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February 14, 2024
David Burda
Economics Policy System Dynamics

The Costly Lever of Prior Authorization

The long-running debate over prior authorization (PA) typically is framed around patient care. PA delays or denials prevent patients from receiving medically necessary care when they need it. Within that frame is the administrative burden that PA puts on physicians. They spend too much time on PA requests when they could be spending that time with patients.

After reading the Council for Affordable Quality Healthcare’s latest annual CAQH Index Report, the long-running debate over PA is really about cost. Patient care and administrative burden are simply window dressing to avoid framing the debate around money.

The annual CAQH Index Report measures the cost of nine separate transactions between providers and payers during a patient’s episode of care, starting with eligibility and benefit verifications through claim payment. The report calculates the cost of those nine transactions done manually, partially electronically and fully electronically. It does that for medical claims and for dental claims.

Overall, the number of medical transactions rose 11% last year to 55.1 billion from 49.7 billion in 2022. The total cost of medical transactions jumped more than 50% to $82.7 billion last year from $55 billion in 2022. More transactions between providers and payers and more costly transactions between providers and payers.

The leading driver of the increasingly expensive transactions is PA. Why? Let’s look at some numbers from the report.

  • PA is second among the nine types of transactions in terms of being least fully electronic. Only 31% of medical PA transactions were fully electronic last year. The only transaction that was worse were attachments, which are additional information submitted by providers to payers to support a claim or PA request. Only 29% of attachments were fully electronic last year. By comparison, 94% of the eligibility and benefit verification transactions were fully electronic last year.
  • Traditional transactions are still in play: 37% of medical PA transactions were manual last year. Providers and payers were doing PA by phone, postal mail, email and fax. The only transaction that was worse was attachments at 71%.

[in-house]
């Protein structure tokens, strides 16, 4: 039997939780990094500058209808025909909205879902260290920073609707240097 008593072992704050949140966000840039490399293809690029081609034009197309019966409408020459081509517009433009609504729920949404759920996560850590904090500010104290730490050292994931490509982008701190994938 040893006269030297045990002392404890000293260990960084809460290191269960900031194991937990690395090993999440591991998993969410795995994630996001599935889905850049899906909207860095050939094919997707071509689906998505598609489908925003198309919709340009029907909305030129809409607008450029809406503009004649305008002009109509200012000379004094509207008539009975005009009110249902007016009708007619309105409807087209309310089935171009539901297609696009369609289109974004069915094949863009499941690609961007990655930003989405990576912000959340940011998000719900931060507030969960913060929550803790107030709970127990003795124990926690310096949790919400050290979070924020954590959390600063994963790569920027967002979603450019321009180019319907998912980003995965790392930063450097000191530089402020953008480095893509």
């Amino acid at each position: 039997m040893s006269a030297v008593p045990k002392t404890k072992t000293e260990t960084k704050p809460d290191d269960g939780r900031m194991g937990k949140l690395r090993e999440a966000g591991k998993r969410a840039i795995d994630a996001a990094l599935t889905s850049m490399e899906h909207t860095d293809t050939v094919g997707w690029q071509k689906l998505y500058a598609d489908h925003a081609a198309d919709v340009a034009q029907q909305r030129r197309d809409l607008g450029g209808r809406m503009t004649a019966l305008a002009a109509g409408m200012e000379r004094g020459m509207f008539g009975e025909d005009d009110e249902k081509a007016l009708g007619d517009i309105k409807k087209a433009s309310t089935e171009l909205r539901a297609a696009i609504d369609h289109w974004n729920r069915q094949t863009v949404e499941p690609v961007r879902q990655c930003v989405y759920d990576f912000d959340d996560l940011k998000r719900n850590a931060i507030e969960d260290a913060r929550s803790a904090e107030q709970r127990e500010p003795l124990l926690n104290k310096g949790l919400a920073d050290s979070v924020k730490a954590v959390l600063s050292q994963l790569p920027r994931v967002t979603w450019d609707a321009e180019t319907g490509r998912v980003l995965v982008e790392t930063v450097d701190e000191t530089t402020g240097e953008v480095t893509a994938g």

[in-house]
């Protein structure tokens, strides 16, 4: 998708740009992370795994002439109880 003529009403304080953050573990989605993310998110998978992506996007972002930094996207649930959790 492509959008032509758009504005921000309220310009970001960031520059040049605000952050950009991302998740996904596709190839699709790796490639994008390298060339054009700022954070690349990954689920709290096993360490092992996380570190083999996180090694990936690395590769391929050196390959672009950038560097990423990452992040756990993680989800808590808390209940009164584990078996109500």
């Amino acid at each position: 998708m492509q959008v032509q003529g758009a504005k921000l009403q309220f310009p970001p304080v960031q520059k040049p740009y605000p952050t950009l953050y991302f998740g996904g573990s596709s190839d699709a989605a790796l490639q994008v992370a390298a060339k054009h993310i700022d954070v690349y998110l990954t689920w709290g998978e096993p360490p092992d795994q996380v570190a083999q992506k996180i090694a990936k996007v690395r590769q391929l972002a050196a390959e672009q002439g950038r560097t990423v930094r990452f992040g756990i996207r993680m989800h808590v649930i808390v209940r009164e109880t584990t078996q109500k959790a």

• Manual medical PA transactions are expensive. Manual PA transactions cost providers an average of $10.97 per transaction in 2023. That’s second only to a provider’s claim status inquiry at $11.37 per transaction. A fully electronic PA transaction for a provider is $5.79, about half of the cost of a manual PA transaction.
  • Providers bear most of the cost of a PA transaction regardless of how it’s done. The average cost of a manual PA transaction for a payer is $3.52, or less than a third of what it costs a provider. A fully electronic PA transaction costs a payer $0.05. Yes, a nickel. I guess it doesn’t take much for a software program to tell a provider no.

As you can see, the long-running PA debate is really about money. It’s not about patients or about doctors’ paperwork burden. It’s about money.

Per the CAQH report, if all medical PA transactions were fully electronic, spending on this thorn in the side of providers would drop by $494 million a year. That’s a lot of patient care and physician compensation.

Thanks for reading.

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About the Author

David Burda

David Burda began covering healthcare in 1983 and hasn’t stopped since. Dave writes this monthly column “Burda on Healthcare,” contributes weekly blog posts, manages our weekly newsletter 4sight Friday, and hosts our weekly Roundup podcast. Dave believes that healthcare is a business like any other business, and customers — patients — are king. If you do what’s right for patients, good business results will follow.

Dave’s personnel experiences with the healthcare system both as a patient and family caregiver have shaped his point of view. It’s also been shaped by covering the industry for 40 years as a reporter and editor. He worked at Modern Healthcare for 25 years, the last 11 as editor.

Prior to Modern Healthcare, he did stints at the American Medical Record Association (now AHIMA) and the American Hospital Association. After Modern Healthcare, he wrote a monthly column for Twin Cities Business explaining healthcare trends to a business audience, and he developed and executed content marketing plans for leading healthcare corporations as the editorial director for healthcare strategies at MSP Communications.

When he’s not reading and writing about healthcare, Dave spends his time riding the trails of DuPage County, IL, on his bike, tending his vegetable garden and daydreaming about being a lobster fisherman in Maine. He lives in Wheaton, IL, with his lovely wife of 40 years and his three children, none of whom want to be journalists or lobster fishermen.

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